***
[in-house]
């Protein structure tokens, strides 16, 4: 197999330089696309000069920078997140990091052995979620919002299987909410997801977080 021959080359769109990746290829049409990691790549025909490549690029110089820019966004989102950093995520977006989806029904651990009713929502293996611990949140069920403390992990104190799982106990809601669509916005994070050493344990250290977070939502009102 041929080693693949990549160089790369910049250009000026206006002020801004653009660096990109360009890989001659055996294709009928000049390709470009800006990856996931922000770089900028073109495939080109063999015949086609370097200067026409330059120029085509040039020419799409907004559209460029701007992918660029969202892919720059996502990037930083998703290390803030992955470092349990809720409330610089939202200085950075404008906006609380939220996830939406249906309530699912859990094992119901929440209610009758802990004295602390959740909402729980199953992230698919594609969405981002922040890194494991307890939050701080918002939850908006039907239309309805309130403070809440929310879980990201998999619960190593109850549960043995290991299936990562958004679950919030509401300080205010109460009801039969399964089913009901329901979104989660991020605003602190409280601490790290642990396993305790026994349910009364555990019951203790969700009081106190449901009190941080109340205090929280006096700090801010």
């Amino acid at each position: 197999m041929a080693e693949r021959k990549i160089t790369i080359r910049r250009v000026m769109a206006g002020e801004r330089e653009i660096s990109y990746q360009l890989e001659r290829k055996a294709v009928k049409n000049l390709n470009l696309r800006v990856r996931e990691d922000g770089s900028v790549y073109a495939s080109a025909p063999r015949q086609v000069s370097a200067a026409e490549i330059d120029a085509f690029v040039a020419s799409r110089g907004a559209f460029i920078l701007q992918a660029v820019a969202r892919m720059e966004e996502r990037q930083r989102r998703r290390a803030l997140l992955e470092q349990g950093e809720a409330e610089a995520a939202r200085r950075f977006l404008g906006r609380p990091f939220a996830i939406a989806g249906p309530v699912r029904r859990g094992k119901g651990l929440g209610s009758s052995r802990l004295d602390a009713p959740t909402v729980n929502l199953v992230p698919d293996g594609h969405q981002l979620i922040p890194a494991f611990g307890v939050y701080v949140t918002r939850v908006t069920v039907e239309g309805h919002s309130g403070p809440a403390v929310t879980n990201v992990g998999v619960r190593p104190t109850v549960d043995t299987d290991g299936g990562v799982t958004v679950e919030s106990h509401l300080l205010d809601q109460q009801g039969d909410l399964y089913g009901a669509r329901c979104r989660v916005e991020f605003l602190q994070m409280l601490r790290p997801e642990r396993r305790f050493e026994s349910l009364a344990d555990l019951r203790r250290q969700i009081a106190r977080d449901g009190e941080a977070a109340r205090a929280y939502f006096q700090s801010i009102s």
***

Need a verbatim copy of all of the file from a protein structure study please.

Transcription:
[in-house]
């Protein structure tokens, strides 16, 4: 197999330089696309000069920078997140990091052995979620919002299987909410997801977080 021959080359769109990746290829049409990691790549025909490549690029110089820019966004989102950093995520977006989806029904651990009713929502293996611990949140069920403390992990104190799982106990809601669509916005994070050493344990250290977070939502009102 041929080693693949990549160089790369910049250009000026206006002020801004653009660096990109360009890989001659055996294709009928000049390709470009800006990856996931922000770089900028073109495939080109063999015949086609370097200067026409330059120029085509040039020419799409907004559209460029701007992918660029969202892919720059996502990037930083998703290390803030992955470092349990809720409330610089939202200085950075404008906006609380939220996830939406249906309530699912859990094992119901929440209610009758802990004295602390959740909402729980199953992230698919594609969405981002922040890194494991307890939050701080918002939850908006039907239309309805309130403070809440929310879980990201998999619960190593109850549960043995290991299936990562958004679950919030509401300080205010109460009801039969399964089913009901329901979104989660991020605003602190409280601490790290642990396993305790026994349910009364555990019951203790969700009081106190449901009190941080109340205090929280006096700090801010």
């Amino acid at each position: 197999m041929a080693e693949r021959k990549i160089t790369i080359r910049r250009v000026m769109a206006g002020e801004r330089e653009i660096s990109y990746q360009l890989e001659r290829k055996a294709v009928k049409n000049l390709n470009l696309r800006v990856r996931e990691d922000g770089s900028v790549y073109a495939s080109a025909p063999r015949q086609v000069s370097a200067a026409e490549i330059d120029a085509f690029v040039a020419s799409r110089g907004a559209f460029i920078l701007q992918a660029v820019a969202r892919m720059e966004e996502r990037q930083r989102r998703r290390a803030l997140l992955e470092q349990g950093e809720a409330e610089a995520a939202r200085r950075f977006l404008g906006r609380p990091f939220a996830i939406a989806g249906p309530v699912r029904r859990g094992k119901g651990l929440g209610s009758s052995r802990l004295d602390a009713p959740t909402v729980n929502l199953v992230p698919d293996g594609h969405q981002l979620i922040p890194a494991f611990g307890v939050y701080v949140t918002r939850v908006t069920v039907e239309g309805h919002s309130g403070p809440a403390v929310t879980n990201v992990g998999v619960r190593p104190t109850v549960d043995t299987d290991g299936g990562v799982t958004v679950e919030s106990h509401l300080l205010d809601q109460q009801g039969d909410l399964y089913g009901a669509r329901c979104r989660v916005e991020f605003l602190q994070m409280l601490r790290p997801e642990r396993r305790f050493e026994s349910l009364a344990d555990l019951r203790r250290q969700i009081a106190r977080d449901g009190e941080a977070a109340r205090a929280y939502f006096q700090s801010i009102s």